President Obama garnered praise from across the political spectrum for his moving speech last week at the memorial service for the Tucson shooting victims, including from his usual critics on the right. But don’t count the Rev. Franklin Graham as a fan of the event.
In a speech on Tuesday at John Brown University, a private Christian college in Siloam Springs, Ark., the son of the revered evangelist Billy Graham voiced “dismay” at the way the Tucson memorial service was conducted, arguing that it was not as explicitly religious — mainly “Christian” — as those following the Oklahoma City bombing and the 9/11 attacks.
Graham was particularly upset that the Tucson memorial featured a Native American who called upon “father sky and mother earth.”
“There was no call for the name of God to put his loving arms around the people who were hurting, the people that were suffering,” Graham said. “Why? Why did they take God out of it? Why did they leave him out?
“Because the world scoffs at the name of Jesus Christ,” Graham said, his voice rising in anger. “They scoff when you say he’s the son of God.”
Graham went on to say that the scoffing and persecution against Christians is only going to get worse.
Initial reports of Graham’s speech indicated that he may have been including Obama in his critique, though a review of the video shows that Graham says he “felt sorry” for the president “because I knew he was uncomfortable in that situation.”
Graham was referring to the pep rally atmosphere and the prayers by the Native American, an associate professor of medicine at the University, Carlos Gonzales, who is a Pascua Yaqui Indian and fifth generation Arizonan. (Graham called him a native of “the Yuppie tribe or something, I didn’t quite get it.”)
Graham also stressed his empathy for the president in an op-ed in The Washington Times on Tuesday, saying he was “proud of Mr. Obama” in Tucson in contrast with how he viewed the rest of the event.
“The president read from the Scriptures, and a couple of others,” Graham noted in his speech at John Brown University. But also said that no one mentioned God at the Tuscon event, and he said that is the way things seem to be going in America.
“And I believe the memorial service that we saw in Tucson is the template for what you are going to see in a secularized world.”
The White House declined to comment on Graham’s remarks about the service.
As USA Today’s “Faith & Reason” blogger, Cathy Grossman, noted, Graham’s critique seems “odd” given that Obama’s speech — which many agreed sounded more like a sermon — cited the consolations of Psalm 46 plus the laments of Job.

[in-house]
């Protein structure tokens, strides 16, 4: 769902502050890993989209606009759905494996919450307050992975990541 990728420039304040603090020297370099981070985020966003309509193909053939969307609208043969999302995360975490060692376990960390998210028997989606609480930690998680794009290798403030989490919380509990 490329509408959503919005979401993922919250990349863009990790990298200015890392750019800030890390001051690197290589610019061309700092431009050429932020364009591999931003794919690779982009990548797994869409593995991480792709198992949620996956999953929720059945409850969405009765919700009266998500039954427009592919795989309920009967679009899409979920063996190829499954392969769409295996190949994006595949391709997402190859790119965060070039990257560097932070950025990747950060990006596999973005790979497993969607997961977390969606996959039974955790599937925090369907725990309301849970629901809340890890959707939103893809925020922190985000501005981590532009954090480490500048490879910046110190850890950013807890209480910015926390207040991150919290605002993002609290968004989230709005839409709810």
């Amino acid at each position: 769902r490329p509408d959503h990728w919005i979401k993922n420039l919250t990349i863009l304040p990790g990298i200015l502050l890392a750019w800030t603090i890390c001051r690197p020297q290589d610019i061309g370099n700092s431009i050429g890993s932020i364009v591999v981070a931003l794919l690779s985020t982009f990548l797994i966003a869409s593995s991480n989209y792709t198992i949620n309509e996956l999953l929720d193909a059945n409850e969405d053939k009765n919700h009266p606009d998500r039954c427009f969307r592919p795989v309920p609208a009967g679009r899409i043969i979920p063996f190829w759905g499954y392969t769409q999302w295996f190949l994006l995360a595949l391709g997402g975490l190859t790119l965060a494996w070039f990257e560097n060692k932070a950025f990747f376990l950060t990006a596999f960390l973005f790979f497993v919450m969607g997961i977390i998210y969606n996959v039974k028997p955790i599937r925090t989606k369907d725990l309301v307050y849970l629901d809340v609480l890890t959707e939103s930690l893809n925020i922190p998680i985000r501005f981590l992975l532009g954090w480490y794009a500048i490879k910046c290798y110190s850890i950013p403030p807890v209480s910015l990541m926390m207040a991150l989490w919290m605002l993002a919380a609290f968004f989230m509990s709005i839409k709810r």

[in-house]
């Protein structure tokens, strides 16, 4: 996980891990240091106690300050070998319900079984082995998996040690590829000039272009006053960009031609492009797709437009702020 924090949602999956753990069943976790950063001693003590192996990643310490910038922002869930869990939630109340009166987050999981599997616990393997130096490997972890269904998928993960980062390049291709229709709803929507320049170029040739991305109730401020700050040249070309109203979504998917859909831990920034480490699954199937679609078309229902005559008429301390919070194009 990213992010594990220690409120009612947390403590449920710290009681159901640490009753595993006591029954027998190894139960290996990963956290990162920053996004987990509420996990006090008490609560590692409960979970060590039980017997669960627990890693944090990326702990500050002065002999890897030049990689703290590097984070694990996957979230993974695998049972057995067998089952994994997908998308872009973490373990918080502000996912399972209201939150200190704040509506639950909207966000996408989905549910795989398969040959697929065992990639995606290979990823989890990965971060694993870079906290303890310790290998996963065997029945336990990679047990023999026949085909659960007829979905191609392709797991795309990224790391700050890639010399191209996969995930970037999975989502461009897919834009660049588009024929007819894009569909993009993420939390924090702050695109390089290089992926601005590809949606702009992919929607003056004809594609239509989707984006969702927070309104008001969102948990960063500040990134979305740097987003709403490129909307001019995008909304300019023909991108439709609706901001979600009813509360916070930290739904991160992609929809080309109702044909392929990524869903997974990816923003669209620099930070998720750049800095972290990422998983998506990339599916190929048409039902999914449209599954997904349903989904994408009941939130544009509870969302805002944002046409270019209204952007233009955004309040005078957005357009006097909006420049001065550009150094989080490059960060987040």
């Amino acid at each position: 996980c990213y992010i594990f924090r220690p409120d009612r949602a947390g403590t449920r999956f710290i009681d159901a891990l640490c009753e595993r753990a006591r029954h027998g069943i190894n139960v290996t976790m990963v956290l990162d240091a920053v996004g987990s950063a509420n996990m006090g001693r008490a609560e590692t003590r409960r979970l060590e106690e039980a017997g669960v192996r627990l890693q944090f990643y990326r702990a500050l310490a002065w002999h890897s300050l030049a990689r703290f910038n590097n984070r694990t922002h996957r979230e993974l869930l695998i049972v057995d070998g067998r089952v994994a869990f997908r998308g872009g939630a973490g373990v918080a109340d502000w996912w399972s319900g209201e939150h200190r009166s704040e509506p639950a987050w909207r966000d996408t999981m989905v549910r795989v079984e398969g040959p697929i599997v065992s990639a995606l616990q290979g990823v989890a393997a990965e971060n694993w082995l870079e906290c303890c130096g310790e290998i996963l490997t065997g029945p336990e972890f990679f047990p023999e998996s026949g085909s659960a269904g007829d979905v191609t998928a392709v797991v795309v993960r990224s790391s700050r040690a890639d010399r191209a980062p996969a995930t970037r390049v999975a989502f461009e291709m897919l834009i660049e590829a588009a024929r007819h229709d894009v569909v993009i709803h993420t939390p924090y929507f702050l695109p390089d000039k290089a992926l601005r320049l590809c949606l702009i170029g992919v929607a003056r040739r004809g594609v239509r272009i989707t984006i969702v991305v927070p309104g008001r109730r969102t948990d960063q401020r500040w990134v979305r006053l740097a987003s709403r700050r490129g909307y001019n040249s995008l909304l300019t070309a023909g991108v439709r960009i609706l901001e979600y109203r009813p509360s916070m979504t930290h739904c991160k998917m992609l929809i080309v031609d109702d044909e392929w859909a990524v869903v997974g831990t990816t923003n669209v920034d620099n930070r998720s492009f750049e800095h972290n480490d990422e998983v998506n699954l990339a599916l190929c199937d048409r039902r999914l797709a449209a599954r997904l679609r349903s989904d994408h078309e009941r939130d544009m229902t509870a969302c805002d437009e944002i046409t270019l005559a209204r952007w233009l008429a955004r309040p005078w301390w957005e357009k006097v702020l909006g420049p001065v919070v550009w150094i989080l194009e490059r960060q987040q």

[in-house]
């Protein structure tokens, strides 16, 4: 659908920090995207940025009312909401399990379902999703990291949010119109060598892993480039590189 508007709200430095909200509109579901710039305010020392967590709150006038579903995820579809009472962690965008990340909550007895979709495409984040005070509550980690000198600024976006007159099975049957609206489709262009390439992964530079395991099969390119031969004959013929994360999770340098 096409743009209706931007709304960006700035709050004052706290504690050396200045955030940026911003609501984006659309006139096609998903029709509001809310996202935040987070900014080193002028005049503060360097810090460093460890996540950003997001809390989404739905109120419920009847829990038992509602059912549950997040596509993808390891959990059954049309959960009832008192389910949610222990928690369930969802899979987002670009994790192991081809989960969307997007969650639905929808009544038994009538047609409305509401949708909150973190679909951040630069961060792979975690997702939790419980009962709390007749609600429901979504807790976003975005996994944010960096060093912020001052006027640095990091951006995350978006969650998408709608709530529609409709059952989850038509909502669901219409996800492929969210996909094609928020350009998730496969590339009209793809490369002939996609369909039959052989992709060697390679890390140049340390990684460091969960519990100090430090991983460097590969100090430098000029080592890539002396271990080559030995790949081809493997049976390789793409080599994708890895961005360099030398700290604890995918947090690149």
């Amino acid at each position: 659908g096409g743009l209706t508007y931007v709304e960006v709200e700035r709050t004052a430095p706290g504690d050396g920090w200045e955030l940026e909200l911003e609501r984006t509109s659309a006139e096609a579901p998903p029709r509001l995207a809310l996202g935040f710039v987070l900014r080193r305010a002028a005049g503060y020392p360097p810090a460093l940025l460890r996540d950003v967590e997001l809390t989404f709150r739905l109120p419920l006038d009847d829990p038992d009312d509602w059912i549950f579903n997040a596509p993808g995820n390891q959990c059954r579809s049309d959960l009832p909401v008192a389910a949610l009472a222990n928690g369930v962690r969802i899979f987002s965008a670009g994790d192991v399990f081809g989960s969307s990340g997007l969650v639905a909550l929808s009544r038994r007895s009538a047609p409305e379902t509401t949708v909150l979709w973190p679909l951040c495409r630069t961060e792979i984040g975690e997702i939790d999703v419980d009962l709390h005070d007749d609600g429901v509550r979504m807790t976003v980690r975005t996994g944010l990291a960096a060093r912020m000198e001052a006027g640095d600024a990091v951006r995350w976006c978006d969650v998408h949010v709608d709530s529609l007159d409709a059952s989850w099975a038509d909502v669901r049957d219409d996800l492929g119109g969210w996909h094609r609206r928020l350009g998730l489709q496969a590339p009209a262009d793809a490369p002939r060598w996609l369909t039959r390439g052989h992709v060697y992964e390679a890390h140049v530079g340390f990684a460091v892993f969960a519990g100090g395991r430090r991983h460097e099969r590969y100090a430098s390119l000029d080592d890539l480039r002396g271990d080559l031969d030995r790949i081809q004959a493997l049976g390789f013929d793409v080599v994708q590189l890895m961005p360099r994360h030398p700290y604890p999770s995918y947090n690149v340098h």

Moreover, Department of Homeland Security head (and former Arizona governor) Janet Napolitano preceded Obama and read from Isaiah 40 and U.S. Attorney General Eric Holder read from the Second Letter of Paul to the Corinthians.
A strong majority of Americans also liked Obama’s response to the Tucson shootings, with an ABC News-Washington Post poll this week showing 78 percent approval overall, and 71 percent approval from Republicans and conservatives.
The Tucson speech was actually fairly typical of Obama’s Scripture-based rhetoric, and The Los Angeles Times explored how the president consulted his Christian spiritual advisers in composing it.
“Yet,” as Grossman writes, “Graham believes the victims of the Tucson shooting, those who knew and loved them and all who wanted to show solidarity with them — Catholic, Jewish, Protestant and beliefs unknown — were scoffing at God as they wept and cheered the speakers.”
Franklin Graham, who has become something of a shepherd to Sarah Palin (she accompanied him to Haiti last month), is becoming known for rhetoric that is far edgier than anything his father ever said, even in Billy Graham’s haler days.
He has regularly disparaged Islam, calling it an “evil” religion, a blast that got him booted from official National Day of Prayer celebrations last year. And he once made fun of Hinduism’s deities, saying that “No elephant with 100 arms can do anything for me. None of their 9,000 gods is going to lead me to salvation.”
Franklin Graham took up some of those themes again on Tuesday at John Brown.
“Even in our government today, you can’t pray to Jesus in many public meetings. You can pray to God or a god. You can mention Buddha or the name of Muhammad, but you can’t pray to Jesus Christ,” Graham told the students.
“We know that we are going to be persecuted for standing up for the name of Christ.”